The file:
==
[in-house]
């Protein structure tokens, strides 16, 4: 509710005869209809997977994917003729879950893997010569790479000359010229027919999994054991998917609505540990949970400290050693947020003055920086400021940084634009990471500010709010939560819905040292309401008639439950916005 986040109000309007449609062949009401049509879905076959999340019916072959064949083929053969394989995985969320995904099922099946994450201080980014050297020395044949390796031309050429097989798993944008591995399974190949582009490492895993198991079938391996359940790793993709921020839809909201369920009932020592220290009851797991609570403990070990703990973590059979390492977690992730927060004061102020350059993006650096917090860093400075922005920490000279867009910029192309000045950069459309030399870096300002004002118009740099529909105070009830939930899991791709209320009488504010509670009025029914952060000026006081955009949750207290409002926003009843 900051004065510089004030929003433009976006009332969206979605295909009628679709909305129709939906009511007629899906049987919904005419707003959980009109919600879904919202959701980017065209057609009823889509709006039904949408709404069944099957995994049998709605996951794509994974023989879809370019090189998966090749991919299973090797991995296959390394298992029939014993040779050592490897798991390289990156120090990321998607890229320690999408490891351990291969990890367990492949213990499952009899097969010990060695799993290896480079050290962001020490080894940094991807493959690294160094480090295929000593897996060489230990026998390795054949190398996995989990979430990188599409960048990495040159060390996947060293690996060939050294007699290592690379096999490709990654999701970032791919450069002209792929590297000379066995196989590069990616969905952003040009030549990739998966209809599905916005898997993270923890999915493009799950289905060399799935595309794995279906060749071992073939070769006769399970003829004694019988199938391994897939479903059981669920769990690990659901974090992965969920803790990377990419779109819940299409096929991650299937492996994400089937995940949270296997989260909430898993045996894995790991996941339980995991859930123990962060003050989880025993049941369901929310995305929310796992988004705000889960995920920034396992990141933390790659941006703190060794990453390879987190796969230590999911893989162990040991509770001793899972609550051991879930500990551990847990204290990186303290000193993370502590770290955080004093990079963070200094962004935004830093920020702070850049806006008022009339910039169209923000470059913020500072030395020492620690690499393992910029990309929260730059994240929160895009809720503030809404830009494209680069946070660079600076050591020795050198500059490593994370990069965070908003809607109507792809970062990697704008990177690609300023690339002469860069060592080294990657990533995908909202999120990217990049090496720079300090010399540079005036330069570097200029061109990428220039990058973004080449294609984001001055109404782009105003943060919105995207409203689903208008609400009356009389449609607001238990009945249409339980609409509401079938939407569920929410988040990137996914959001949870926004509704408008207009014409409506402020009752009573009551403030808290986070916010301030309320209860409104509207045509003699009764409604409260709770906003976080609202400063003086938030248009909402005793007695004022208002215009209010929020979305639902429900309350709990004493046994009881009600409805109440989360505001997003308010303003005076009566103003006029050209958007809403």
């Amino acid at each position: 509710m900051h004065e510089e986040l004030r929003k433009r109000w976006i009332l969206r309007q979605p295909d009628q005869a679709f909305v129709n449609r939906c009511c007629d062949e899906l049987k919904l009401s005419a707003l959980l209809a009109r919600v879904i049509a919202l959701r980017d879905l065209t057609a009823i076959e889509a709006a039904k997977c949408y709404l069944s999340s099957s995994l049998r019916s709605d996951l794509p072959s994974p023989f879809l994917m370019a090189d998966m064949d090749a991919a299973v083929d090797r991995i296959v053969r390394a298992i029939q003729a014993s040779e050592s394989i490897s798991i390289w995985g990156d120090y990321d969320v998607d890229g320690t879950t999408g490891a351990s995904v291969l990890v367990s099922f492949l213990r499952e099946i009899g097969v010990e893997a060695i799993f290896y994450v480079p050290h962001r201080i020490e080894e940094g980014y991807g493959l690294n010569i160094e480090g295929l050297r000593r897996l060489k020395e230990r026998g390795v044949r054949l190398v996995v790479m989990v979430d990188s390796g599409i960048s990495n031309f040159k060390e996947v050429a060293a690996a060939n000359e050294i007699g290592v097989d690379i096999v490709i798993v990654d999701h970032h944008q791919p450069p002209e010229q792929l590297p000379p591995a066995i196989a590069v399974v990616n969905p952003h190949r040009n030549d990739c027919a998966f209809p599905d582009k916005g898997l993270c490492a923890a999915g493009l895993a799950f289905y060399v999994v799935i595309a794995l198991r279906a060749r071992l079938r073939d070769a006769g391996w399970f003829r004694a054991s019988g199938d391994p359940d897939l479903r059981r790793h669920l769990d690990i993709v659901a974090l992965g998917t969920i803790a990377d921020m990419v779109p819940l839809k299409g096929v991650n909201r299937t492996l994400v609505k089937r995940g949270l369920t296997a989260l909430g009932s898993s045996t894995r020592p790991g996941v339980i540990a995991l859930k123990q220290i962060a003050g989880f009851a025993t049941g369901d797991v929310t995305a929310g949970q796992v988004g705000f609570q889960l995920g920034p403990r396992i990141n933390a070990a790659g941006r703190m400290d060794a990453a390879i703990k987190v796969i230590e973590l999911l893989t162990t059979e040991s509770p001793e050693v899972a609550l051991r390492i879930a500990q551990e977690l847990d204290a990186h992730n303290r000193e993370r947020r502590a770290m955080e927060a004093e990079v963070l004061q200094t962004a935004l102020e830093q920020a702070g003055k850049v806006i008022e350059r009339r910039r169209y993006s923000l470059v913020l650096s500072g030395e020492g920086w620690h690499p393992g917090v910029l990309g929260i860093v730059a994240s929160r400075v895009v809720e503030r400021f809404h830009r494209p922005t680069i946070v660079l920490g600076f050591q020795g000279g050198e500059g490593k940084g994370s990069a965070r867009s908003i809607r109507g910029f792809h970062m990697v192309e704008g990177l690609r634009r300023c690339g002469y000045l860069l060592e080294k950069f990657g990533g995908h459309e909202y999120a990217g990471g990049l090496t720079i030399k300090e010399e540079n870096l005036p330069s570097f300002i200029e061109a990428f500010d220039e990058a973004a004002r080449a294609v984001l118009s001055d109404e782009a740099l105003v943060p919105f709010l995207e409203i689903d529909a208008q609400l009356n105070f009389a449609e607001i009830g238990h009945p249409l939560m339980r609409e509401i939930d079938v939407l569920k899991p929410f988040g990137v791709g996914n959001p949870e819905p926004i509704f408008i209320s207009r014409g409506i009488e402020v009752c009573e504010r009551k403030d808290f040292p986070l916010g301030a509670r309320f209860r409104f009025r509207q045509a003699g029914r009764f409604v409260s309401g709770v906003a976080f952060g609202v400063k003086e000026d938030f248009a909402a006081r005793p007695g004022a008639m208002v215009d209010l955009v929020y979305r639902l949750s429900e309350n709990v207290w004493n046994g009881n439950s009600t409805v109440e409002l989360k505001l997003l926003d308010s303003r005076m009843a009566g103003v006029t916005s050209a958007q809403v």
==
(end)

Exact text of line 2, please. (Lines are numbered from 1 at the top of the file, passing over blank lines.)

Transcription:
């Protein structure tokens, strides 16, 4: 509710005869209809997977994917003729879950893997010569790479000359010229027919999994054991998917609505540990949970400290050693947020003055920086400021940084634009990471500010709010939560819905040292309401008639439950916005 986040109000309007449609062949009401049509879905076959999340019916072959064949083929053969394989995985969320995904099922099946994450201080980014050297020395044949390796031309050429097989798993944008591995399974190949582009490492895993198991079938391996359940790793993709921020839809909201369920009932020592220290009851797991609570403990070990703990973590059979390492977690992730927060004061102020350059993006650096917090860093400075922005920490000279867009910029192309000045950069459309030399870096300002004002118009740099529909105070009830939930899991791709209320009488504010509670009025029914952060000026006081955009949750207290409002926003009843 900051004065510089004030929003433009976006009332969206979605295909009628679709909305129709939906009511007629899906049987919904005419707003959980009109919600879904919202959701980017065209057609009823889509709006039904949408709404069944099957995994049998709605996951794509994974023989879809370019090189998966090749991919299973090797991995296959390394298992029939014993040779050592490897798991390289990156120090990321998607890229320690999408490891351990291969990890367990492949213990499952009899097969010990060695799993290896480079050290962001020490080894940094991807493959690294160094480090295929000593897996060489230990026998390795054949190398996995989990979430990188599409960048990495040159060390996947060293690996060939050294007699290592690379096999490709990654999701970032791919450069002209792929590297000379066995196989590069990616969905952003040009030549990739998966209809599905916005898997993270923890999915493009799950289905060399799935595309794995279906060749071992073939070769006769399970003829004694019988199938391994897939479903059981669920769990690990659901974090992965969920803790990377990419779109819940299409096929991650299937492996994400089937995940949270296997989260909430898993045996894995790991996941339980995991859930123990962060003050989880025993049941369901929310995305929310796992988004705000889960995920920034396992990141933390790659941006703190060794990453390879987190796969230590999911893989162990040991509770001793899972609550051991879930500990551990847990204290990186303290000193993370502590770290955080004093990079963070200094962004935004830093920020702070850049806006008022009339910039169209923000470059913020500072030395020492620690690499393992910029990309929260730059994240929160895009809720503030809404830009494209680069946070660079600076050591020795050198500059490593994370990069965070908003809607109507792809970062990697704008990177690609300023690339002469860069060592080294990657990533995908909202999120990217990049090496720079300090010399540079005036330069570097200029061109990428220039990058973004080449294609984001001055109404782009105003943060919105995207409203689903208008609400009356009389449609607001238990009945249409339980609409509401079938939407569920929410988040990137996914959001949870926004509704408008207009014409409506402020009752009573009551403030808290986070916010301030309320209860409104509207045509003699009764409604409260709770906003976080609202400063003086938030248009909402005793007695004022208002215009209010929020979305639902429900309350709990004493046994009881009600409805109440989360505001997003308010303003005076009566103003006029050209958007809403």